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The wastewater treatment plant in Moab is at a tipping point, suffering treatment and capacity issues as it struggles to keep up with an influx of tourists and new residents. No more waste is being accepted from national parks and BLM toilets.

MOAB — The aging wastewater treatment plant in Moab is violating state water quality standards and plagued by treatment capacity issues, forcing city leaders to say no to any more human waste being trucked in from national parks or Bureau of Land Management campgrounds.

The interim measure was one of three steps the Moab City Council agreed to pursue after a special meeting Tuesday, stopping short of an overall moratorium on any new sewage connections.

"We are hopeful these interim measures will help get us into compliance," said Moab City Manager David Everitt.

The city will also have plant managers install a new filter and chemical treatment to try to counter violations of key effluent standards.

Everitt said the plant is not struggling with what comes into the facility, taking in about 1 million gallons of day with a capacity of 1.5 millions a day. Rather, he said, the amount of solids the facility has to treat before it can discharge to the Colorado River and remain within water quality standards has put the plant at its limit of treatment capacity.

"The issue is what comes out. We are exceeding two regulatory limits on a periodic basis," he said.

Everitt said about 10 percent of what comes into the plant comes from national parks and pumped toilets on BLM campsites.

A technical report presented to city leaders Tuesday detailed that up to 10 septage truck deliveries are made to the plant each week during the summer, containing waste from nearby state parks, national parks, campgrounds, isolated homes and other facilities. In the winter, the report notes that there is substantially less septage delivered during those months when the tourism season begins to abate.

Moab's plant is routinely above certain monthly effluent concentrations set by the state, and in July 2013 it was 1,200 pounds over its usual summertime inflow.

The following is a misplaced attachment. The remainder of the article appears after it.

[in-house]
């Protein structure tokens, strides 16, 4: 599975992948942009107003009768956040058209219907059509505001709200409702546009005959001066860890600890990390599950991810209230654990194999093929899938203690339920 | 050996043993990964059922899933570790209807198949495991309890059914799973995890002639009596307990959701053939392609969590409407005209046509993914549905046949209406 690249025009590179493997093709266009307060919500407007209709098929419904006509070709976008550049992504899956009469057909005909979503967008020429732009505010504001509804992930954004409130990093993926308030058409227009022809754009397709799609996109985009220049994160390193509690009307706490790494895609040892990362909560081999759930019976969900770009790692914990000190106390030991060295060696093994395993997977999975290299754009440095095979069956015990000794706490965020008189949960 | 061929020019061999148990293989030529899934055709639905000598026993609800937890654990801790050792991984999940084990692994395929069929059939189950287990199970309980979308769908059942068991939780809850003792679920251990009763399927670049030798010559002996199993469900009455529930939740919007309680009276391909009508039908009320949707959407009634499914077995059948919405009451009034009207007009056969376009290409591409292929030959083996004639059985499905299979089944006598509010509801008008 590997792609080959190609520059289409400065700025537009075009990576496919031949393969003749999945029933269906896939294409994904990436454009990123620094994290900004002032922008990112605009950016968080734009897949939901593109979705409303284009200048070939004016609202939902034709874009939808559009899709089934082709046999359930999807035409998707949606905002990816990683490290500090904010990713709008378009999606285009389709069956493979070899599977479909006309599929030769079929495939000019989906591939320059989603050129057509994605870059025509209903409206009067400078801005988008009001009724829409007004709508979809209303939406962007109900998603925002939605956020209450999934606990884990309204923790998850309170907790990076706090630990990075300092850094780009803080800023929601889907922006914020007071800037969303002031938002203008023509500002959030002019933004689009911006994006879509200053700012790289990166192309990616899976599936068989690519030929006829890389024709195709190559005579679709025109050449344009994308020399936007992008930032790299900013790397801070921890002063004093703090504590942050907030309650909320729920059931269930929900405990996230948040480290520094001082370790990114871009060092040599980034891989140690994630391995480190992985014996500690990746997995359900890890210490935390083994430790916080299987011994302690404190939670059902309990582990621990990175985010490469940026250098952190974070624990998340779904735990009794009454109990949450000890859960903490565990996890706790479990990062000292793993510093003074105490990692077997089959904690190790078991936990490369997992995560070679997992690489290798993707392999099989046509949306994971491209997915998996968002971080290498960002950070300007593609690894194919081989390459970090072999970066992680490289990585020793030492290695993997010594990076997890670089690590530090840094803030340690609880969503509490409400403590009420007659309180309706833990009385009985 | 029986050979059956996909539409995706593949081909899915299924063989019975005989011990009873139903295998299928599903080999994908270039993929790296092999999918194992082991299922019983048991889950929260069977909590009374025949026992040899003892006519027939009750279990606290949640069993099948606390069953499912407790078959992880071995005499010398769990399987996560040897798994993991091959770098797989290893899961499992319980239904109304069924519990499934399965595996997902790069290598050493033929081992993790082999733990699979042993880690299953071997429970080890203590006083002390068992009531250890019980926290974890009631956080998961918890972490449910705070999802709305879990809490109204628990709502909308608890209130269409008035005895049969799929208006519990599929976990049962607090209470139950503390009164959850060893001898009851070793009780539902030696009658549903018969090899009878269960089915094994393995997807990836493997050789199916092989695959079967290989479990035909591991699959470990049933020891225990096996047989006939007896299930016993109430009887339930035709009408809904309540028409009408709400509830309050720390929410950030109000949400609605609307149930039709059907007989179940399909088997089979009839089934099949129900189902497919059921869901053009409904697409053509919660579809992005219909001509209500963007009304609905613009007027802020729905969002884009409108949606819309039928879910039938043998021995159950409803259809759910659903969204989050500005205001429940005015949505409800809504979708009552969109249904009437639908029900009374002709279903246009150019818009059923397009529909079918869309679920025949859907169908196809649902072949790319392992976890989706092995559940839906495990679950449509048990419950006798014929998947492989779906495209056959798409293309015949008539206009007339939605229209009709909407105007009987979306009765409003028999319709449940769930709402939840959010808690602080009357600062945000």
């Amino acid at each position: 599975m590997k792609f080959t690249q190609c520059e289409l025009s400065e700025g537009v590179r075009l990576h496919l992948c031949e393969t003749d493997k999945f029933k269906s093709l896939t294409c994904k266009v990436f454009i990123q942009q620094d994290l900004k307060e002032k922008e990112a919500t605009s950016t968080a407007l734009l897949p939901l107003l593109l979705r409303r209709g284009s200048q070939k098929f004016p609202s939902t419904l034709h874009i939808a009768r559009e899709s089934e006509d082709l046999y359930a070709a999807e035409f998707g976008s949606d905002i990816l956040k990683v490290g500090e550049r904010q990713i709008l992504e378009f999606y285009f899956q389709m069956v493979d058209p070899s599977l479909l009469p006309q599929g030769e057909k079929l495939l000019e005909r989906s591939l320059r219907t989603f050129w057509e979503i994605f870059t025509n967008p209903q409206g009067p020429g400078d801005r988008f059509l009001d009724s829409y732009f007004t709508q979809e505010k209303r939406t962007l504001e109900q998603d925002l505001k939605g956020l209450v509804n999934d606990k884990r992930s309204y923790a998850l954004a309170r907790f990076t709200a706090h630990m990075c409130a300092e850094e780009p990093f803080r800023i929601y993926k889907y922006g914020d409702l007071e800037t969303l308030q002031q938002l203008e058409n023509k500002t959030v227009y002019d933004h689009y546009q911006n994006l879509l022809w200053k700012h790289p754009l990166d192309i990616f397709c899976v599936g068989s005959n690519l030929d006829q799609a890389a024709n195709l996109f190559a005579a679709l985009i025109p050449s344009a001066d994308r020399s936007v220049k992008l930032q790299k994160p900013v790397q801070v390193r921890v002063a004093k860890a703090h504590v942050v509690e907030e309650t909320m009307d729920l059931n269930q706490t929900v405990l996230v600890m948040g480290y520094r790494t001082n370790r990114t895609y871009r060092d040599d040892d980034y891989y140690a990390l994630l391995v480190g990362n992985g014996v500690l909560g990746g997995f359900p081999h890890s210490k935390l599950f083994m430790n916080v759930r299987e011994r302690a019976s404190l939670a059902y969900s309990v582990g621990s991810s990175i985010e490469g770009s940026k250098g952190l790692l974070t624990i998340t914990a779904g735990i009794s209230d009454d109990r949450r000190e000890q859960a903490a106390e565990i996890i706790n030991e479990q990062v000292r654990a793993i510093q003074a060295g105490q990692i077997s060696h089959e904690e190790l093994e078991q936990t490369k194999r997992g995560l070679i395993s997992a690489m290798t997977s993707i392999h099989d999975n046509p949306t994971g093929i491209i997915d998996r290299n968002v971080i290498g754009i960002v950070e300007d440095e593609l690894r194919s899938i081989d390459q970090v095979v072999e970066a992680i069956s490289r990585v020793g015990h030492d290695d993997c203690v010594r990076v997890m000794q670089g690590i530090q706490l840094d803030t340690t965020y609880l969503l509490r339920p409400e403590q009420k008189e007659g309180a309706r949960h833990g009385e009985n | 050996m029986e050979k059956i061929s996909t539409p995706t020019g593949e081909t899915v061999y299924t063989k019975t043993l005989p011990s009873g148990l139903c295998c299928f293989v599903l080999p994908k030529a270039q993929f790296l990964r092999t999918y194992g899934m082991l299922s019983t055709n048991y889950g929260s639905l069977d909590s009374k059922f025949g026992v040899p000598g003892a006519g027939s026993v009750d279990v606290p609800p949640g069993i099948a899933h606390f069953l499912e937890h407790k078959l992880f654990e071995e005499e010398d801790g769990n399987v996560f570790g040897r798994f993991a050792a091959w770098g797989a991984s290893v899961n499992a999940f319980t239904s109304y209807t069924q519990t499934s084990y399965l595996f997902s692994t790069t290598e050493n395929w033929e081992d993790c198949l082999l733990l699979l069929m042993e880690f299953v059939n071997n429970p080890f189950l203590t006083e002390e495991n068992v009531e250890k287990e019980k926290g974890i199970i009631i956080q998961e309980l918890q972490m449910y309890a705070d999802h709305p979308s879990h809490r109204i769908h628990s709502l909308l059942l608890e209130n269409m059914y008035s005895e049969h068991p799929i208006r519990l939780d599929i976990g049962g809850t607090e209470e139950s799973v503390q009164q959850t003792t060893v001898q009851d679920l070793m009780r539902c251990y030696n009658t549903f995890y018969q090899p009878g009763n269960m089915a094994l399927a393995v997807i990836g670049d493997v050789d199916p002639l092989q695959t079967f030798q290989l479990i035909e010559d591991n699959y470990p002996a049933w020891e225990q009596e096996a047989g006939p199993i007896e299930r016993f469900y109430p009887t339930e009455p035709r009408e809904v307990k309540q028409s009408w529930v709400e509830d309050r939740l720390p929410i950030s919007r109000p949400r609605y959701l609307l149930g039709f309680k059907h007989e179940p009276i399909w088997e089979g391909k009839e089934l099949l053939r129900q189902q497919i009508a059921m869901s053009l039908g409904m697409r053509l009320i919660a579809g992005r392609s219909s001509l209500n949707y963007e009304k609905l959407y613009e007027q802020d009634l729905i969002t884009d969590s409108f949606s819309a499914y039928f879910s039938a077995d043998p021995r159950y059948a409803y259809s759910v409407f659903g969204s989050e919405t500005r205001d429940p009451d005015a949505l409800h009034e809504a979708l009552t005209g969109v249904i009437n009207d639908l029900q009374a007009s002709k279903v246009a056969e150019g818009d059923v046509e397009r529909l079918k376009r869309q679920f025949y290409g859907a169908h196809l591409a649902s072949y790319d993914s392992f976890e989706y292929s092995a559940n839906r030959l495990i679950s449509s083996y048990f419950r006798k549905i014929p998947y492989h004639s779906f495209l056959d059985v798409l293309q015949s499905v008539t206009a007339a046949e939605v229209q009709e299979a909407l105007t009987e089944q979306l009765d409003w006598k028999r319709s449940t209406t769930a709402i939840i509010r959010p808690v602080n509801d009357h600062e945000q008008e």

A new $12.4 million wastewater treatment plant is under design and on an accelerated schedule to be completed within 18 to 20 months. An environmental assessment has been performed due to a proposed new location and is up for review through mid-November.

A draft Utah Division of Water Quality document notes that while the city of Moab has received violations for wastewater discharges that violate standards — including for E. coli — the flows of the Colorado River are such that they overwhelm what comes in from the plant, so there are no contamination issues.

"We believe there have been no impacts because of the flows," said Leah Ann Lamb, assistant director of the water quality division. "We don't want anyone going over their permit limits, so we are thrilled that they have a new plant in the works."

The aging plant, built in the 1950s, had upgrades in 1983 and 1996, but it hasn't been able to keep up with population growth and pressure from tourism.

"The tourism season has become longer and the number of visitors has increased. This is a pattern that will continue into the future. It was also shown that the facility receives a greater amount of hauled waste (septage) than previously thought, which will also continue to grow as tourism increases," the division's draft document notes.

Kate Cannon, superintendent of Arches and Canyonlands national parks, said the park system is exploring its options. The park also handles waste disposal services for some BLM campground toilets, but the Dead Horse State Park is under a different contract.

"This is just one example of the struggles that occur with the growth in visitation that we are seeing," she said. "We are working hard to find solutions."

Everitt said there may be other regional wastewater treatment plants that can take the park sewage, such as Price or Blanding, but nothing has been settled yet.

A moratorium on any new connections would halt a bustling tourism economy that has several new large hotels and housing developments scheduled to come online.

City leaders heard pleas that single, primary housing developments be exempt from any moratorium, but that action won't be taken up until the City Council's regular meeting scheduled next week.

Waste management issues are also causing a stink for Zion National Park officials, who are seeing toilets designed for 50 visits a day handling hundreds of encounters.

In September, the park conducted an aerial operation dubbed "helipoo" to remove and then replace toilets atop Scout Lookout on the Angels Landing trail.

Proliferation of human waste at the Narrows has also been attributed to an E. coli contamination of the Virgin River.

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